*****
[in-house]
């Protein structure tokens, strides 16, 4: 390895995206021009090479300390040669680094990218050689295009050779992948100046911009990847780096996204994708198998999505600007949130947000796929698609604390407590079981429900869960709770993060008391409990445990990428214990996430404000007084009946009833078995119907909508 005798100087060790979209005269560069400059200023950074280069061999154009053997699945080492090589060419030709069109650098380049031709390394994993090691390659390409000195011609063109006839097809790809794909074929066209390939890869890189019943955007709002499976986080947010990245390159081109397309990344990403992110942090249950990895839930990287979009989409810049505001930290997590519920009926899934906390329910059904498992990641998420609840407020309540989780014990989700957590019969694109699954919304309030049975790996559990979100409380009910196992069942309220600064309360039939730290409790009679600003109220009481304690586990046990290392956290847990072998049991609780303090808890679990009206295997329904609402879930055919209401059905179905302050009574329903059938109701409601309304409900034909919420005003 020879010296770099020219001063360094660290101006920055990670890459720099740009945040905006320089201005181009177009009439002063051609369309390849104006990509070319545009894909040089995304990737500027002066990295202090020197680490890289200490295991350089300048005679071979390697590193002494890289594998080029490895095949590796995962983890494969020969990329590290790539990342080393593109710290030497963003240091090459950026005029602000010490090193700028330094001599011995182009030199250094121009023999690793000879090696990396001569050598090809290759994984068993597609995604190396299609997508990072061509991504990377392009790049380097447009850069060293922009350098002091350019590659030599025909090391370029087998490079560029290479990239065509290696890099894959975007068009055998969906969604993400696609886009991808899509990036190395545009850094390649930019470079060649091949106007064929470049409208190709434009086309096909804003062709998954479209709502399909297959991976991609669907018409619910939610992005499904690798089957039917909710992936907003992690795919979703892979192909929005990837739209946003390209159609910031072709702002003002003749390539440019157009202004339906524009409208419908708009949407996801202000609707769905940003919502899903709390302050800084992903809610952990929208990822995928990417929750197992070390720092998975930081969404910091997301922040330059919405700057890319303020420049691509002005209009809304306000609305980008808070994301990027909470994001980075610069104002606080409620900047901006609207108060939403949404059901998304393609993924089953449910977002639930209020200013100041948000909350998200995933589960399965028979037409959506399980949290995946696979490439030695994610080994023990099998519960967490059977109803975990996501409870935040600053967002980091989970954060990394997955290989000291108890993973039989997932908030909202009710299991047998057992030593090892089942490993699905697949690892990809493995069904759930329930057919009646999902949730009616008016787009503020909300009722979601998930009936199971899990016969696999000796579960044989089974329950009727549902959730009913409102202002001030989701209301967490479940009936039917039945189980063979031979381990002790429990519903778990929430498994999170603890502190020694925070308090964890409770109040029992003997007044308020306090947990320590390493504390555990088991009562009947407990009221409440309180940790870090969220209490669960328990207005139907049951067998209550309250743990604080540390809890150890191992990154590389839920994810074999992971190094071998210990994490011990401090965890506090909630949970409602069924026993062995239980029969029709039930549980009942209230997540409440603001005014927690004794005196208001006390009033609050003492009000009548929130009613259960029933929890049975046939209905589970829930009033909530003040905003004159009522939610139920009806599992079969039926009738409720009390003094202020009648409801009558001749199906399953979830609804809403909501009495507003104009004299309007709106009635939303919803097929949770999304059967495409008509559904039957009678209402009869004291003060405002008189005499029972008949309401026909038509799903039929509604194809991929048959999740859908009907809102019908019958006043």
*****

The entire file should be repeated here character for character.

[in-house]
């Protein structure tokens, strides 16, 4: 390895995206021009090479300390040669680094990218050689295009050779992948100046911009990847780096996204994708198998999505600007949130947000796929698609604390407590079981429900869960709770993060008391409990445990990428214990996430404000007084009946009833078995119907909508 005798100087060790979209005269560069400059200023950074280069061999154009053997699945080492090589060419030709069109650098380049031709390394994993090691390659390409000195011609063109006839097809790809794909074929066209390939890869890189019943955007709002499976986080947010990245390159081109397309990344990403992110942090249950990895839930990287979009989409810049505001930290997590519920009926899934906390329910059904498992990641998420609840407020309540989780014990989700957590019969694109699954919304309030049975790996559990979100409380009910196992069942309220600064309360039939730290409790009679600003109220009481304690586990046990290392956290847990072998049991609780303090808890679990009206295997329904609402879930055919209401059905179905302050009574329903059938109701409601309304409900034909919420005003 020879010296770099020219001063360094660290101006920055990670890459720099740009945040905006320089201005181009177009009439002063051609369309390849104006990509070319545009894909040089995304990737500027002066990295202090020197680490890289200490295991350089300048005679071979390697590193002494890289594998080029490895095949590796995962983890494969020969990329590290790539990342080393593109710290030497963003240091090459950026005029602000010490090193700028330094001599011995182009030199250094121009023999690793000879090696990396001569050598090809290759994984068993597609995604190396299609997508990072061509991504990377392009790049380097447009850069060293922009350098002091350019590659030599025909090391370029087998490079560029290479990239065509290696890099894959975007068009055998969906969604993400696609886009991808899509990036190395545009850094390649930019470079060649091949106007064929470049409208190709434009086309096909804003062709998954479209709502399909297959991976991609669907018409619910939610992005499904690798089957039917909710992936907003992690795919979703892979192909929005990837739209946003390209159609910031072709702002003002003749390539440019157009202004339906524009409208419908708009949407996801202000609707769905940003919502899903709390302050800084992903809610952990929208990822995928990417929750197992070390720092998975930081969404910091997301922040330059919405700057890319303020420049691509002005209009809304306000609305980008808070994301990027909470994001980075610069104002606080409620900047901006609207108060939403949404059901998304393609993924089953449910977002639930209020200013100041948000909350998200995933589960399965028979037409959506399980949290995946696979490439030695994610080994023990099998519960967490059977109803975990996501409870935040600053967002980091989970954060990394997955290989000291108890993973039989997932908030909202009710299991047998057992030593090892089942490993699905697949690892990809493995069904759930329930057919009646999902949730009616008016787009503020909300009722979601998930009936199971899990016969696999000796579960044989089974329950009727549902959730009913409102202002001030989701209301967490479940009936039917039945189980063979031979381990002790429990519903778990929430498994999170603890502190020694925070308090964890409770109040029992003997007044308020306090947990320590390493504390555990088991009562009947407990009221409440309180940790870090969220209490669960328990207005139907049951067998209550309250743990604080540390809890150890191992990154590389839920994810074999992971190094071998210990994490011990401090965890506090909630949970409602069924026993062995239980029969029709039930549980009942209230997540409440603001005014927690004794005196208001006390009033609050003492009000009548929130009613259960029933929890049975046939209905589970829930009033909530003040905003004159009522939610139920009806599992079969039926009738409720009390003094202020009648409801009558001749199906399953979830609804809403909501009495507003104009004299309007709106009635939303919803097929949770999304059967495409008509559904039957009678209402009869004291003060405002008189005499029972008949309401026909038509799903039929509604194809991929048959999740859908009907809102019908019958006043």